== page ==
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The International Congresses have played an important role in the history of genetics. The Eighth International Congress, which in 1948 was held in Sweden, celebrated the conclusion of the war against Nazism and many new decisive scientific advances. It also signaled a hardening of the fight against Lysenkoism, which was growing in strength in the Soviet Union. A rare document is available from the Congress—an amateur film made by a young delegate, Nils Nybom. With its help a living description can be given of the scientific and political melees in which the delegates were involved.

A Principled Approach to Deriving Approximate Conditional Sampling Distributions in Population Genetics Models with Recombination

Paul, Joshua S.; Song, Yun S.
Fonte: Genetics Society of America Publicador: Genetics Society of America
Tipo: Artigo de Revista Científica
Publicado em /09/2010 EN
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36.15%
The multilocus conditional sampling distribution (CSD) describes the probability that an additionally sampled DNA sequence is of a certain type, given that a collection of sequences has already been observed. The CSD has a wide range of applications in both computational biology and population genomics analysis, including phasing genotype data into haplotype data, imputing missing data, estimating recombination rates, inferring local ancestry in admixed populations, and importance sampling of coalescent genealogies. Unfortunately, the true CSD under the coalescent with recombination is not known, so approximations, formulated as hidden Markov models, have been proposed in the past. These approximations have led to a number of useful statistical tools, but it is important to recognize that they were not derived from, though were certainly motivated by, principles underlying the coalescent process. The goal of this article is to develop a principled approach to derive improved CSDs directly from the underlying population genetics model. Our approach is based on the diffusion process approximation and the resulting mathematical expressions admit intuitive genealogical interpretations, which we utilize to introduce further approximations and make our method scalable in the number of loci. The general algorithm presented here applies to an arbitrary number of loci and an arbitrary finite-alleles recurrent mutation model. Empirical results are provided to demonstrate that our new CSDs are in general substantially more accurate than previously proposed approximations.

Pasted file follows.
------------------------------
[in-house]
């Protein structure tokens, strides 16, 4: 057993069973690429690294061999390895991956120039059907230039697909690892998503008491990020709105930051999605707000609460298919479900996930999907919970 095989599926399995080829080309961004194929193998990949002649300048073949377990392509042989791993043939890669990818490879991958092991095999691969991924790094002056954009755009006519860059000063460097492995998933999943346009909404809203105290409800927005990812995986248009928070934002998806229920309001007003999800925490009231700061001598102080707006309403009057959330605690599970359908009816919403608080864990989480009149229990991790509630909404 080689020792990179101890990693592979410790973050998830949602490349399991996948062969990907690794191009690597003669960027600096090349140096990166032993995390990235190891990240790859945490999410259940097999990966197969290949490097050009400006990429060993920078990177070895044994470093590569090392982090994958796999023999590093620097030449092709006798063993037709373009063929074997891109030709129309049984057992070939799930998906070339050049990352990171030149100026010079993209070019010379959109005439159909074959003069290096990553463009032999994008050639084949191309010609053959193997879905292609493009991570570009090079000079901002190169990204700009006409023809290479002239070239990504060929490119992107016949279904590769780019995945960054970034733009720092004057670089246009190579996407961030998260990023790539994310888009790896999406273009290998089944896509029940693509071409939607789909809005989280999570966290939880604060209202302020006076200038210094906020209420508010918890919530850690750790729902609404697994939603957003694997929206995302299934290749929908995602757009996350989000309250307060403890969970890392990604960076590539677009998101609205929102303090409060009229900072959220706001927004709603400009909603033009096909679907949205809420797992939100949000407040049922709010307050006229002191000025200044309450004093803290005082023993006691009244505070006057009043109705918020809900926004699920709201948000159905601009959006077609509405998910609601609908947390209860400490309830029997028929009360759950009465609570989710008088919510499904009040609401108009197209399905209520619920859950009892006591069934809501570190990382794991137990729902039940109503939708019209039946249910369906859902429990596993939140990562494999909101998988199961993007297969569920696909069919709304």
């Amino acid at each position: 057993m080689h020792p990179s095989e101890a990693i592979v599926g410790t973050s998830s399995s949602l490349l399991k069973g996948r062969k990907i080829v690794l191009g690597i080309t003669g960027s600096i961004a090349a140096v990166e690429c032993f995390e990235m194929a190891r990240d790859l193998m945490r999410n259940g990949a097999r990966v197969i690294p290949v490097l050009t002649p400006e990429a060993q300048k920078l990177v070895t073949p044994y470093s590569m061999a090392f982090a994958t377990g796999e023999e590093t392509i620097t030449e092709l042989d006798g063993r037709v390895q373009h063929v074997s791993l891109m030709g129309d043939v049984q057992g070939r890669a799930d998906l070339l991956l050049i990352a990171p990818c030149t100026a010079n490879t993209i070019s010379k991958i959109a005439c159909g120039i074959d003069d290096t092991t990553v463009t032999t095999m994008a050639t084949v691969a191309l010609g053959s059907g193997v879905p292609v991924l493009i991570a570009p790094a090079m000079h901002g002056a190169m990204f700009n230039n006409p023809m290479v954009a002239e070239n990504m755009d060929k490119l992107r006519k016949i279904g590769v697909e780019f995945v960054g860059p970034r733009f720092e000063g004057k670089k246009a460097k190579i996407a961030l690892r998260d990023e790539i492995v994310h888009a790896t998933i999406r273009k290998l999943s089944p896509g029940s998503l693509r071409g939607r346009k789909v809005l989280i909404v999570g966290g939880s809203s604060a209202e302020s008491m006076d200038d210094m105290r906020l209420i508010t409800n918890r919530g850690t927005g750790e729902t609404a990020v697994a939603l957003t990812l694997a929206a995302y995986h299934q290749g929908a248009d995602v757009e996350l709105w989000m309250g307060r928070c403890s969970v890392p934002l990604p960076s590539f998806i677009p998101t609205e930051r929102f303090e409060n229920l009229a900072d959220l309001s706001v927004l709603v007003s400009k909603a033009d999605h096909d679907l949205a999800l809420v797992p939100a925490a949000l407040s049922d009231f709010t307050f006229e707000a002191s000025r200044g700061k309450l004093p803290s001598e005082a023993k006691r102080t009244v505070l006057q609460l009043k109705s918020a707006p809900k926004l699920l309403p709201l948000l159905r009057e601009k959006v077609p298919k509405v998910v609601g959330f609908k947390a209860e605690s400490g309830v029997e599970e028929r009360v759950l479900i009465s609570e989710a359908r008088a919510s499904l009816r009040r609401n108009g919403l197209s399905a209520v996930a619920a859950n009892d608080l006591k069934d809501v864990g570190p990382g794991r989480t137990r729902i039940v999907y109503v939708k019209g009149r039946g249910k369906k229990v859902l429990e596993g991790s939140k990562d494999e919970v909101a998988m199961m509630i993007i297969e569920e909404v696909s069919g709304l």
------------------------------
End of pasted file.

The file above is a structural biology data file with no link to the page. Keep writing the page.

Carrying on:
Progress and Promise of Genome-Wide Association Studies for Human Complex Trait Genetics

Stranger, Barbara E.; Stahl, Eli A.; Raj, Towfique
Fonte: Genetics Society of America Publicador: Genetics Society of America
Tipo: Artigo de Revista Científica
Publicado em /02/2011 EN